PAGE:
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Cascadia Air saves time, money and hassle for Okanagan fliers

Cascadia is flying made easy

There is a new player in the skies above the Okanagan. Its official mascot and air-traffic call sign is Bigfoot, after the legendary giant that has been in the mystical and spiritual roots of British Columbia for many generations. Its goal is to provide fun, flexible and affordable air service for residents up and down the valley.

Cascadia Air is already flying direct non-stop flights out of Penticton to three Lower Mainland airports and provides direct flights to Tofino and Campbell River from the Lower Mainland. The airline is now working on plans to begin services out of Vernon.

One of the commuter airline’s missions is to cut the commuting time for travellers at both ends of the journey, and they do that by flying out of and into smaller airports. Cascadia Air offers a clear and simple service model. There are no price increases at various times of the day. You can buy a ticket up to two hours before a scheduled departure, and the flexibility of their service makes it easy for people to book last-minute travel to their favourite local destinations.

“We call ourselves a local destination airline. There are no surprises to our prices,” CEO Tristina Anderson says. “We carefully designed our services to make it affordable and hassle-free for people to travel and enjoy wonderful destinations such as the Okanagan. Our aircraft are small, and we intentionally designed our seating capacity to carry six passengers versus eight. This gives our passengers more legroom, comfort and luggage capacity. We fly just high enough where passengers can take in the beautiful B.C. mountains and scenery from the sky.”

Cascadia Air allows its customers to cancel flights up to 24 hours before departure and receive a full refund. If customers want to change their flight or assign it to someone else within 24 hours before departure, these changes are free, and you get a real customer agent that helps you.

The airline also offers a new service in the Lower Mainland where customers coming into or living in the Fraser Valley can fly on their ‘urban commuter flights.’ This convenient 20-minute flight takes you directly into Vancouver International South Terminal from Chilliwack, Abbotsford or Pitt Meadows airports.

The urban commuter service is a great way for people to catch a quick flight so they can connect to other domestic or international flights or enjoy an evening or weekend in the city to watch hockey games, concerts or attend events without the long travel time on the highway, which sometimes can take hours depending on road and traffic conditions.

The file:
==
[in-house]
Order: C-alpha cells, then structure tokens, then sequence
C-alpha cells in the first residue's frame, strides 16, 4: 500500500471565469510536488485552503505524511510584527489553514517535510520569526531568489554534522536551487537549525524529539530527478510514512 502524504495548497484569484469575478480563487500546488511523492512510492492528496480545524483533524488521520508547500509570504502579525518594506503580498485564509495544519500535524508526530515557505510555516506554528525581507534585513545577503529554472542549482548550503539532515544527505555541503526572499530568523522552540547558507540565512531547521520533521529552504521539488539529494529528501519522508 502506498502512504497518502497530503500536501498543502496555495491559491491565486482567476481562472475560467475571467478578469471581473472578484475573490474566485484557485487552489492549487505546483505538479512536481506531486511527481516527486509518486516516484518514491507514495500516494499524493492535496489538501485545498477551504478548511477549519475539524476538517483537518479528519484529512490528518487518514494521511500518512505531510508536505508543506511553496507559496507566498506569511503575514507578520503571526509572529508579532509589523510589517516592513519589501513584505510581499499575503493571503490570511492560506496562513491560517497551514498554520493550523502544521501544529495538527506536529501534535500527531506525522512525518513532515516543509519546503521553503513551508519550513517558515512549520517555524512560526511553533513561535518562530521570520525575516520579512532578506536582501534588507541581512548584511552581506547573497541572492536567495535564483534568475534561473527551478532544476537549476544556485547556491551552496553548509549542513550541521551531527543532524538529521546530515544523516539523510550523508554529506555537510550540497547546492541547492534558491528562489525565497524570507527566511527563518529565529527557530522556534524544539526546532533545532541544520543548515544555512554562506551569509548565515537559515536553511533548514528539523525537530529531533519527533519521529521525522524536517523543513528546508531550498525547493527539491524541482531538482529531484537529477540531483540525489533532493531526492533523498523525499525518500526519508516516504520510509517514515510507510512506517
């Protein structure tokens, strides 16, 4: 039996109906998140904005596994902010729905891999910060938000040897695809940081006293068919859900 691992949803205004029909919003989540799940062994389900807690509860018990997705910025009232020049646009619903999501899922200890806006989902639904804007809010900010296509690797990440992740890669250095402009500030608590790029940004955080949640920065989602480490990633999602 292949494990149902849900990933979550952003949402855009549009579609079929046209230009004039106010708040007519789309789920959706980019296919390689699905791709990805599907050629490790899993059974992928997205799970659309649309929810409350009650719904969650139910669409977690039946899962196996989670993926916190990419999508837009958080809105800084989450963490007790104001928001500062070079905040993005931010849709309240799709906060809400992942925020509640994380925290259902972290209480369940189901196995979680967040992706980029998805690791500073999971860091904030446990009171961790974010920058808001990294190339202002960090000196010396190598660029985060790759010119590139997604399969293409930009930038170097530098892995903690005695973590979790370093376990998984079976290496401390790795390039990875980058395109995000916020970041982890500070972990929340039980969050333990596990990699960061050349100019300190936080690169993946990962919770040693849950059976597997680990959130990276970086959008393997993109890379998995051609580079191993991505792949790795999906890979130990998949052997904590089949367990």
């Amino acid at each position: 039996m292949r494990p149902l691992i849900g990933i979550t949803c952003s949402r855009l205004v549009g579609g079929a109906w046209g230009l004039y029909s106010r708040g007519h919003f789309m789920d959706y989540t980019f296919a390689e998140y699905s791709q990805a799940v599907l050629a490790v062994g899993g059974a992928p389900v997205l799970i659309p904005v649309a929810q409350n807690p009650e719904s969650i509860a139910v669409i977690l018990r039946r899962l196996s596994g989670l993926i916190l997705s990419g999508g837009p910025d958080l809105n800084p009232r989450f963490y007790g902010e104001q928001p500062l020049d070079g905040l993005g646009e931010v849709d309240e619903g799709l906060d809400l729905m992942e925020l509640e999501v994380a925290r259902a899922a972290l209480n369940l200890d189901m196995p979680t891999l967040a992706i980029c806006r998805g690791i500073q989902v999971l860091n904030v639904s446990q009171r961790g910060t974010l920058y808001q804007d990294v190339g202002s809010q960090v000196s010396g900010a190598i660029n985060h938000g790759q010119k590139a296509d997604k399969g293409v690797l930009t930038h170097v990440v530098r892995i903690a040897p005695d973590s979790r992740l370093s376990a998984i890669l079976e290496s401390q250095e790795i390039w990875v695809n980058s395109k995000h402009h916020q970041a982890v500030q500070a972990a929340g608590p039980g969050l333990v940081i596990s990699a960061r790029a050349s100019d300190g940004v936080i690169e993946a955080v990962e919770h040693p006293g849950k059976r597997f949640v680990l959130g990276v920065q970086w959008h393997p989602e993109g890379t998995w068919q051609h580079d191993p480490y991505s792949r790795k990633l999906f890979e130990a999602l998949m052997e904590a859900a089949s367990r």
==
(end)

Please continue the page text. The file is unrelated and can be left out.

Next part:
“Coming out of Covid, we wanted to make travel to local resorts or other smaller destinations a comfortable and fun experience for everyone,” president and chief operating officer Jeremy Barrett says. “We’re here to build relationships with our customers and destinations for the long term. We all need to be mindful of how we kickstart local economies again, and if we can have fun and provide a benefit to everyone while doing it, why not.”

Cascadia Air plans to expand to more special destinations throughout B.C. to connect residents and all those visiting our beautiful province, whether it’s for work or pleasure. Cascadia Air focuses on the smaller towns and resort destinations because it is all about community.

It got right to work when the floods struck the Lower Mainland. Its first passenger was someone from Chilliwack who needed to get to Vancouver for a serious medical appointment. From that moment, Cascadia Air and its small team of fewer than 20 people continued to service hundreds of displaced individuals and families from the Lower Mainland and Okanagan non-stop for several days until the disaster became under control.

“We’re a local small business trying to survive in tough times like everyone else,” Barrett says. “When the floods hit, the phones began ringing off the hook from eight o’clock in the morning onward, and our social media became viral from displaced residents seeking information and help within a day. There was no time to do anything else except help people where we could. I remember putting volunteers and staff at our small airports to provide information and prioritize flights so people could be reunited with their loved ones. There was no other reason than it was the right thing to do, and we had the means to help.”

To book a flight on Cascadia Air, visit its website here.

This article is written by or on behalf of the sponsoring client and does not necessarily reflect the views of Castanet.



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